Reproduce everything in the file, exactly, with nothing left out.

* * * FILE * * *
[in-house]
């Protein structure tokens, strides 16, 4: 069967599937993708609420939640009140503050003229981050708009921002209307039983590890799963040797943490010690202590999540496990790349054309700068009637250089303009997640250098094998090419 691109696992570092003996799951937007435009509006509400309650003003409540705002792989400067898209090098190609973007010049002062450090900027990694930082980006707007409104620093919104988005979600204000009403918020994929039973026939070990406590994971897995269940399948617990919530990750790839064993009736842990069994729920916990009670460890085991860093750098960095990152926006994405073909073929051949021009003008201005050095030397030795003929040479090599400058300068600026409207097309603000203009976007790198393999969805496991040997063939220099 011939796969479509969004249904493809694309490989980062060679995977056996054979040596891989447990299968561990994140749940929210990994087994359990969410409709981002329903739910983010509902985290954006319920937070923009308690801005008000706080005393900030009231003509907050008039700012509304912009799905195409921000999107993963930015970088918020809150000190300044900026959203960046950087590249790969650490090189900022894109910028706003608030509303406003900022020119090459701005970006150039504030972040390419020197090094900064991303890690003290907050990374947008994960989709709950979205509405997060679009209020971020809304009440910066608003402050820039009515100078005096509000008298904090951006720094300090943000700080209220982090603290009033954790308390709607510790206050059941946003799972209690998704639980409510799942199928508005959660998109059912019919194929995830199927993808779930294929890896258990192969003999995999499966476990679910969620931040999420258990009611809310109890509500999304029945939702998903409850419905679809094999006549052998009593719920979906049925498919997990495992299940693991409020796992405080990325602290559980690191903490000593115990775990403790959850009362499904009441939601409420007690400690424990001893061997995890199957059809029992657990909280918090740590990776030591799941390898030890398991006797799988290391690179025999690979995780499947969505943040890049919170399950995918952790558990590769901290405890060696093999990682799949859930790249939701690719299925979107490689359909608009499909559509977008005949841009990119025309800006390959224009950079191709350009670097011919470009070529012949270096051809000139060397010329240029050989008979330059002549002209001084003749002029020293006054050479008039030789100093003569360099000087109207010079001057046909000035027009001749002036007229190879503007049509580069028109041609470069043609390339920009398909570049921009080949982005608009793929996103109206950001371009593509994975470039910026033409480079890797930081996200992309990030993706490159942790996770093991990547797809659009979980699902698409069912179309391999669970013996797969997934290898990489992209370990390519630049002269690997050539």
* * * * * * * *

[in-house]
């Protein structure tokens, strides 16, 4: 069967599937993708609420939640009140503050003229981050708009921002209307039983590890799963040797943490010690202590999540496990790349054309700068009637250089303009997640250098094998090419 691109696992570092003996799951937007435009509006509400309650003003409540705002792989400067898209090098190609973007010049002062450090900027990694930082980006707007409104620093919104988005979600204000009403918020994929039973026939070990406590994971897995269940399948617990919530990750790839064993009736842990069994729920916990009670460890085991860093750098960095990152926006994405073909073929051949021009003008201005050095030397030795003929040479090599400058300068600026409207097309603000203009976007790198393999969805496991040997063939220099 011939796969479509969004249904493809694309490989980062060679995977056996054979040596891989447990299968561990994140749940929210990994087994359990969410409709981002329903739910983010509902985290954006319920937070923009308690801005008000706080005393900030009231003509907050008039700012509304912009799905195409921000999107993963930015970088918020809150000190300044900026959203960046950087590249790969650490090189900022894109910028706003608030509303406003900022020119090459701005970006150039504030972040390419020197090094900064991303890690003290907050990374947008994960989709709950979205509405997060679009209020971020809304009440910066608003402050820039009515100078005096509000008298904090951006720094300090943000700080209220982090603290009033954790308390709607510790206050059941946003799972209690998704639980409510799942199928508005959660998109059912019919194929995830199927993808779930294929890896258990192969003999995999499966476990679910969620931040999420258990009611809310109890509500999304029945939702998903409850419905679809094999006549052998009593719920979906049925498919997990495992299940693991409020796992405080990325602290559980690191903490000593115990775990403790959850009362499904009441939601409420007690400690424990001893061997995890199957059809029992657990909280918090740590990776030591799941390898030890398991006797799988290391690179025999690979995780499947969505943040890049919170399950995918952790558990590769901290405890060696093999990682799949859930790249939701690719299925979107490689359909608009499909559509977008005949841009990119025309800006390959224009950079191709350009670097011919470009070529012949270096051809000139060397010329240029050989008979330059002549002209001084003749002029020293006054050479008039030789100093003569360099000087109207010079001057046909000035027009001749002036007229190879503007049509580069028109041609470069043609390339920009398909570049921009080949982005608009793929996103109206950001371009593509994975470039910026033409480079890797930081996200992309990030993706490159942790996770093991990547797809659009979980699902698409069912179309391999669970013996797969997934290898990489992209370990390519630049002269690997050539």